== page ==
Going to the East Coast with the pressures and expectations inherent with the Yankees/Red Sox/Phillies wasn’t a good fit. But the Angels weren’t matching the Dodgers’ cash and the Rangers were the main competition for the pitcher’s services and were a winning, positive locale for him and his former Dallas Cowboys cheerleader wife. But they were outbid and have other, more reasonably priced options via trade.

That left the Dodgers. It’s a laid back atmosphere as a matter of course; they already have an ace in Clayton Kershaw so the pressure won’t be as great for Greinke to win 25 games; and no one will bother him as they would in New York, Boston, or Philly.

He got his money; he’s a great pitcher; and will continue to be a great pitcher for a Dodgers team that is a legitimate championship contender.

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  1. #1 by Todd Boss on December 9, 2012 - 9:02 pm

    All in all, I agree with most of your Greinke specific commentary here. But I wanted to talk about the commentary about payroll not necessarily leading to championships.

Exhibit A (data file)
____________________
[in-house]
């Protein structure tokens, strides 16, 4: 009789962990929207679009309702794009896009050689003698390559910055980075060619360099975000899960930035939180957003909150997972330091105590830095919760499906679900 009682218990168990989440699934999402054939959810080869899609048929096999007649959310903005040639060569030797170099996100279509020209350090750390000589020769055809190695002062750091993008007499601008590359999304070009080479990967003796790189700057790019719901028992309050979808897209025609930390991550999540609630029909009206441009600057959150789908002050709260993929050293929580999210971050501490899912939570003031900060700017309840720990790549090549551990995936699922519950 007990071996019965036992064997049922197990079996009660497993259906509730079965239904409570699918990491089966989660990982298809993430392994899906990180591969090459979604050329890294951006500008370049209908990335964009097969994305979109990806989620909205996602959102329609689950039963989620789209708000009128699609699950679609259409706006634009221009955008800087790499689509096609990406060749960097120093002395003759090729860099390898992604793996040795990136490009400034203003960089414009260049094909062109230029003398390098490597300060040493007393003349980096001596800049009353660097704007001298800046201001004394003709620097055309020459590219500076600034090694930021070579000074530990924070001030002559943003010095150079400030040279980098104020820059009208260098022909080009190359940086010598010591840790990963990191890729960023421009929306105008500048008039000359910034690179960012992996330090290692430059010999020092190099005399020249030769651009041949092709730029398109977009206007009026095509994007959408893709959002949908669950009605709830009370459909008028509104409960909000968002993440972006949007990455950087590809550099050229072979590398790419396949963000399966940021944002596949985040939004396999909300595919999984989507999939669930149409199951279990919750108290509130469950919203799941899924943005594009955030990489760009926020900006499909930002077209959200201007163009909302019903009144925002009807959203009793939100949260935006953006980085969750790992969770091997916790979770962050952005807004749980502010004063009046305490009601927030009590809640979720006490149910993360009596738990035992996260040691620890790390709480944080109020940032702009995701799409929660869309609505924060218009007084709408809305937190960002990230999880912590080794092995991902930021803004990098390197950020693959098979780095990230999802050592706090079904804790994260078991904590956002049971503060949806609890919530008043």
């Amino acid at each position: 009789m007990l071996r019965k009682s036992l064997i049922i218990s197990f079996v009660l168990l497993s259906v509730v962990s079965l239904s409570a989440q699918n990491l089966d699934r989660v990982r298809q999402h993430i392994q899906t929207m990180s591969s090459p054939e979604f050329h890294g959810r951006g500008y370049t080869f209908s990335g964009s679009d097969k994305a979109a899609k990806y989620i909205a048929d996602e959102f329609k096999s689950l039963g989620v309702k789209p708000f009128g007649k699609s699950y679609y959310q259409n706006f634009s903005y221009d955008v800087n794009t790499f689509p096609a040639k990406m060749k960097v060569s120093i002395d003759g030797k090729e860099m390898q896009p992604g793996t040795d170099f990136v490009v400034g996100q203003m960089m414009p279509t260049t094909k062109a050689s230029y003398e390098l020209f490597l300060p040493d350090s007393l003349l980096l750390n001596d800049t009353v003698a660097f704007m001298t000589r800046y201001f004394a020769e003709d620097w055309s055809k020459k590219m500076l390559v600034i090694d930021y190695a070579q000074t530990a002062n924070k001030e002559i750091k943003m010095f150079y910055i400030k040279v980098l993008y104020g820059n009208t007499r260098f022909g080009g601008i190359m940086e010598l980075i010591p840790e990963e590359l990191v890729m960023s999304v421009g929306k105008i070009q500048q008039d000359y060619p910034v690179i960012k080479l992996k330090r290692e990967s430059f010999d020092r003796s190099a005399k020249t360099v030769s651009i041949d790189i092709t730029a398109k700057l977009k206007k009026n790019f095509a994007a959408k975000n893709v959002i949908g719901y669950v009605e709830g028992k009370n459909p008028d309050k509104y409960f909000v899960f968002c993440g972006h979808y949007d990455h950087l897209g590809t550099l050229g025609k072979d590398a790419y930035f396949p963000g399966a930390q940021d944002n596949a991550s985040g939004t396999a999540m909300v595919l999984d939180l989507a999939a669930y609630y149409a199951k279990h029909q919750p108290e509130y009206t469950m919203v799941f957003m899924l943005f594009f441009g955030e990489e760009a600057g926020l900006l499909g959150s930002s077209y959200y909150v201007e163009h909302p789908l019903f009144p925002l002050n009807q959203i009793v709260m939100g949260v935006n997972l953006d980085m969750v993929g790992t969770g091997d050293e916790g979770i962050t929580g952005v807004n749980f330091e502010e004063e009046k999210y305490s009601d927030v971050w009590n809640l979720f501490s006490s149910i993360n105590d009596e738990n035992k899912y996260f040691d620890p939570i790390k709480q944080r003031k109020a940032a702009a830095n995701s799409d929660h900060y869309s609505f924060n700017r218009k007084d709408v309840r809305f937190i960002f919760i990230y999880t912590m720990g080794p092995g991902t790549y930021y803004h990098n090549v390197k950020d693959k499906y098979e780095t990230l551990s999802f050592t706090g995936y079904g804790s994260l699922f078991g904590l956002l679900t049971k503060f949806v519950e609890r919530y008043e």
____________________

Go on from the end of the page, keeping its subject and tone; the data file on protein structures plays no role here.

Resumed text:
In modern baseball, I don’t think you can look at just World Series victories versus payroll levels to determine “success” or “failure” of big market teams. That’s because in arguably the baseball playoffs have turned into a complete crap-shoot every year (just as Billy Beane has said). Only a handful of times in the last 20 years has the team with the best regular season record also won the WS title (in fact; it has happened exactly three times since 1990; Yankees in 98, Red Sox in 07 and Yankees again in 08). The wild card has allowed in teams who have gotten hot at the right time and beaten down what would have been pennant winners many, many times over.